Anger over stingray catch


Barbed and beached: A man inspects the beached stingray before its release.

THE attempted killing of a large, resident stingray near Portsea pier has angered Portsea beachgoers who want significant species, such as this, protected.

Jackie Younger, a coordinator at the Bayplay Retreat, said a group of about 10 men caught the smooth-back ray while fishing off the pier and hauled it up before dragging it back down to the beach – presumably to kill it.

She said the men were “laughing and taking pictures” of the ray which was “many feet across”.

A “very angry” Ms Younger confronted the men and demanded they return it to the water.

“I am normally even handed, but they were tormenting the poor thing which has lived under the pier for years,” she said.

“I was crying and shouting at them to help me get it back in the water before it died, but they couldn’t care less.

“I tried to scream them into action. Then, one of the men agreed to help me but it was really heavy and we had lots of trouble getting it back.

“He tried to grab it by the tail, which, of course, is very dangerous. Then he tried to grab its eyes which made me scream at him a bit more.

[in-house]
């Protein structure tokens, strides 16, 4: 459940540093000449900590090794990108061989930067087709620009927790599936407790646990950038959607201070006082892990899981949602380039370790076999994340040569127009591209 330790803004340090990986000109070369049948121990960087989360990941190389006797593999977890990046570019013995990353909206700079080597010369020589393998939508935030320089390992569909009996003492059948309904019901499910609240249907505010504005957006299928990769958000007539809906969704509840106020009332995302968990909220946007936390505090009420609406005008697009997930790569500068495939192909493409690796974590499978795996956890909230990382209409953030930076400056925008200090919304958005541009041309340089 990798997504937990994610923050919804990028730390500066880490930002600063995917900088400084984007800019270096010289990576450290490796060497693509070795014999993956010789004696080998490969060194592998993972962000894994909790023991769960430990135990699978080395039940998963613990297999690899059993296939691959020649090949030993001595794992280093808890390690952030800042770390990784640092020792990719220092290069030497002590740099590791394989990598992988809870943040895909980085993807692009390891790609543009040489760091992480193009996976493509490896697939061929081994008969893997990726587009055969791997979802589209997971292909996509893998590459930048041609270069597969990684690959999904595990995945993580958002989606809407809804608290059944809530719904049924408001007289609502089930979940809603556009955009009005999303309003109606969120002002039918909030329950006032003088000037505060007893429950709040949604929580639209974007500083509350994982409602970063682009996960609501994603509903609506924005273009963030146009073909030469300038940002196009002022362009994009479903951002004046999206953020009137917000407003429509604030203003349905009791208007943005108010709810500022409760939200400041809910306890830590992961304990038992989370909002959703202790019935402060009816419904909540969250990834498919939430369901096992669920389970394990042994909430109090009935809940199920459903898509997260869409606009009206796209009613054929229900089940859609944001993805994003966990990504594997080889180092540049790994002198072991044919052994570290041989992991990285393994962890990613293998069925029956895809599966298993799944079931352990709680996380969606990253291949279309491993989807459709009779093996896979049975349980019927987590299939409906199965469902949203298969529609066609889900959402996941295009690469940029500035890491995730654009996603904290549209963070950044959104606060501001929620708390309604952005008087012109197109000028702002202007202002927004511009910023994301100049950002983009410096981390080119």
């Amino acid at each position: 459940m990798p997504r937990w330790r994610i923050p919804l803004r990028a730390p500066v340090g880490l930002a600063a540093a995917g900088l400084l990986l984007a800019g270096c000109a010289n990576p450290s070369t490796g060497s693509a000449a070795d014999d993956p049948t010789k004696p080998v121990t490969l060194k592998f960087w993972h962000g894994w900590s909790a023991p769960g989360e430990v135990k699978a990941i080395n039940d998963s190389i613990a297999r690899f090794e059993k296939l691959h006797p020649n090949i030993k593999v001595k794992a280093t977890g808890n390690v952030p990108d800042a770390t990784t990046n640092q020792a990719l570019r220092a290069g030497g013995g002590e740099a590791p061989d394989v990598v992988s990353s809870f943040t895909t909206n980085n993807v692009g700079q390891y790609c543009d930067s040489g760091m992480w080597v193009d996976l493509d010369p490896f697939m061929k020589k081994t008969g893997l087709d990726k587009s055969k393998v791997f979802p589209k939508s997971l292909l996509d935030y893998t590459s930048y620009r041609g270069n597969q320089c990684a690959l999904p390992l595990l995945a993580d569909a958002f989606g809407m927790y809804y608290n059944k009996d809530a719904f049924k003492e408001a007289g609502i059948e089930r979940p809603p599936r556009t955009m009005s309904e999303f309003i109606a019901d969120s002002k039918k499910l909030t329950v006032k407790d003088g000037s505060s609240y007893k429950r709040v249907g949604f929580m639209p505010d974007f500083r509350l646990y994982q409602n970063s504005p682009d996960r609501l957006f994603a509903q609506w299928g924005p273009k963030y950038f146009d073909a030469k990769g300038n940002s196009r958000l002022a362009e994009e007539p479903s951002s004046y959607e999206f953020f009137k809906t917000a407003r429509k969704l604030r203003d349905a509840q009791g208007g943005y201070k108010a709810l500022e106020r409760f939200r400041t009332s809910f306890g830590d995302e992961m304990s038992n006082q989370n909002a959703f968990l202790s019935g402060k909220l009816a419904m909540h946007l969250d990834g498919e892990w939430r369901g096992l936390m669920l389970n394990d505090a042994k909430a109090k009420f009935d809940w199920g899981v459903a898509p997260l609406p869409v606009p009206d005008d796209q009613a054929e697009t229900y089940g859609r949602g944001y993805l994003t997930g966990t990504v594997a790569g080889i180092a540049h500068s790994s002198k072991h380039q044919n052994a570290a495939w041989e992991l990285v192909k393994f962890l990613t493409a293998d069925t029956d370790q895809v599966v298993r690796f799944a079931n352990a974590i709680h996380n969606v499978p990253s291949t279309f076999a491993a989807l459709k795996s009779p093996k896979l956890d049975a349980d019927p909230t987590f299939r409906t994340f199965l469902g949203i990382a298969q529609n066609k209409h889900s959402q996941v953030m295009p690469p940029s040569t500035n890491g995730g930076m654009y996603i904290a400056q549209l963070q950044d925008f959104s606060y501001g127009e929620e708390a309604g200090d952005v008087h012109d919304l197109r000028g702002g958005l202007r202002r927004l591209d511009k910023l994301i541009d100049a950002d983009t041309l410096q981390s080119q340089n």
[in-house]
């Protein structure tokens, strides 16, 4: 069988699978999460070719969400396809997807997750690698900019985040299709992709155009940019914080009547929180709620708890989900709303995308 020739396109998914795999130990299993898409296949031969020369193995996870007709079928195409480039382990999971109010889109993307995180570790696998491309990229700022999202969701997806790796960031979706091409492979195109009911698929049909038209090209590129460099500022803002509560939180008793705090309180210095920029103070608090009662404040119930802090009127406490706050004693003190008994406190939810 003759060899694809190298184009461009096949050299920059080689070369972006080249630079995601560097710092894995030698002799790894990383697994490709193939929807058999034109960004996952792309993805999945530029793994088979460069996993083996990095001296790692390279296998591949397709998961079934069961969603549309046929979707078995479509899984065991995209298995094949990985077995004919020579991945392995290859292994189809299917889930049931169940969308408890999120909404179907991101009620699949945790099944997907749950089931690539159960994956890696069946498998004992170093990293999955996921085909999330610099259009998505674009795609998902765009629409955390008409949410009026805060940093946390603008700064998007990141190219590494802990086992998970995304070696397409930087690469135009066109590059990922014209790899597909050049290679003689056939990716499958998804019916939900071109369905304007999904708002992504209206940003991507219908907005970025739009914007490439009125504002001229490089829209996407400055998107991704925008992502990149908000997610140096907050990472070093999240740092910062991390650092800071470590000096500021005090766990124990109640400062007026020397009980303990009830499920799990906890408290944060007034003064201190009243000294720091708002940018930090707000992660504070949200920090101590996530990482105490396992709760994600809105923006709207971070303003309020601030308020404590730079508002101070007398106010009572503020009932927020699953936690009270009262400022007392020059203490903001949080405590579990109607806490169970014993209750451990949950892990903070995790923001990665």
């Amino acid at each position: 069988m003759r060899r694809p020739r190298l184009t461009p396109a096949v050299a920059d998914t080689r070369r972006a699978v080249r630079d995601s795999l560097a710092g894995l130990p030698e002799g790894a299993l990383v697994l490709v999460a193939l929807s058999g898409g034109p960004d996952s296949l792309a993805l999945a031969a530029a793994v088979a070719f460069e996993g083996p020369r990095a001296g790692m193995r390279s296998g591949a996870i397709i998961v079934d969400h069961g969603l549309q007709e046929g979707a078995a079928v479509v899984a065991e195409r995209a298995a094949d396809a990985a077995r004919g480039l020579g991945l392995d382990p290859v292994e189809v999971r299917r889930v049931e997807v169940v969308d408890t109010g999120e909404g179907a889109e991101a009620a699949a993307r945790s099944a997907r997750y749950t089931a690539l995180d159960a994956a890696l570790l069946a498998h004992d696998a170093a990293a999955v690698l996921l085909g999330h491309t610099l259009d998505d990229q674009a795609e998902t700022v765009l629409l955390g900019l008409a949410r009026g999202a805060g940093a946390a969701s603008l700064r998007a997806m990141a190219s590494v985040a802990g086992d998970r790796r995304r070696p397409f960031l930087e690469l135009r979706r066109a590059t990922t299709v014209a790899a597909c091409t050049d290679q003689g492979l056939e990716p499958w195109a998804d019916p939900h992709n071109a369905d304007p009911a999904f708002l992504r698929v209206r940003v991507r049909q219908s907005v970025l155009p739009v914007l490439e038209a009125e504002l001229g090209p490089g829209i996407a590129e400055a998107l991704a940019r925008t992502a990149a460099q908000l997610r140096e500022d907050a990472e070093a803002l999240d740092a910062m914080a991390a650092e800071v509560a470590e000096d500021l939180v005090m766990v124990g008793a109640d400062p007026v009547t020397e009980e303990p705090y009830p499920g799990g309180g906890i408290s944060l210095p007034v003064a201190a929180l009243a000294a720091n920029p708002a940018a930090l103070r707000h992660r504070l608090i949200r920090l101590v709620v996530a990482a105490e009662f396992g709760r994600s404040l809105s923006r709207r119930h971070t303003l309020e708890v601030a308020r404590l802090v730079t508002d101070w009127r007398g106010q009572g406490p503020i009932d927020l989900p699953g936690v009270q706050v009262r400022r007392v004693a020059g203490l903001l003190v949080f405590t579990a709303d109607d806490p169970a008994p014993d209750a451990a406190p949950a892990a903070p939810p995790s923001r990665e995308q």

“Hopefully it is still alive.”

Ms Younger said the stingray was “interesting because it still had its barb on – whereas most rays living near busy beaches have had their barbs cut off”.

“I certainly hope it survived. It had been out of the water for a long time.”

The rescue came at a cost. Ms Younger said she was whipped across the leg by the ray’s tail – luckily not the barbed section – and she was still sore a week later.

Portsea business woman Sally Williams, who lives in Blairgowrie, was appalled when she heard the large ray had been caught – and nearly butchered. “These creatures are part of my life,” she said. “As a resident I have a passion for the pier and all the sea creatures that live there and this is not what we want.

“We want to preserve them.”

Marnie and Terry Dean, who run the Portsea milk bar, were also alarmed at the ray’s capture. “I watched the men drag it along the pier. They had a rope around it and were laughing and carrying on,” Mr Dean said.

“I said to myself, ‘This doesn’t look right’, and then I saw Jackie jumping up and yelling at the men and so I took some photos.”

Marnie Dean believes the ray was probably one of two which have been living under the pier for many years. “We hope it got away ok,” she said.

Mornington’s senior Fisheries Victoria officer Rod Barbour confirmed it was legal to catch rays if they were to be “used” – but not if they were “to be left on a pier or beach to die”.

“Yes, they can be eaten and they are regarded as a delicacy by some cultures,” he said.

First published in the Southern Peninsula News


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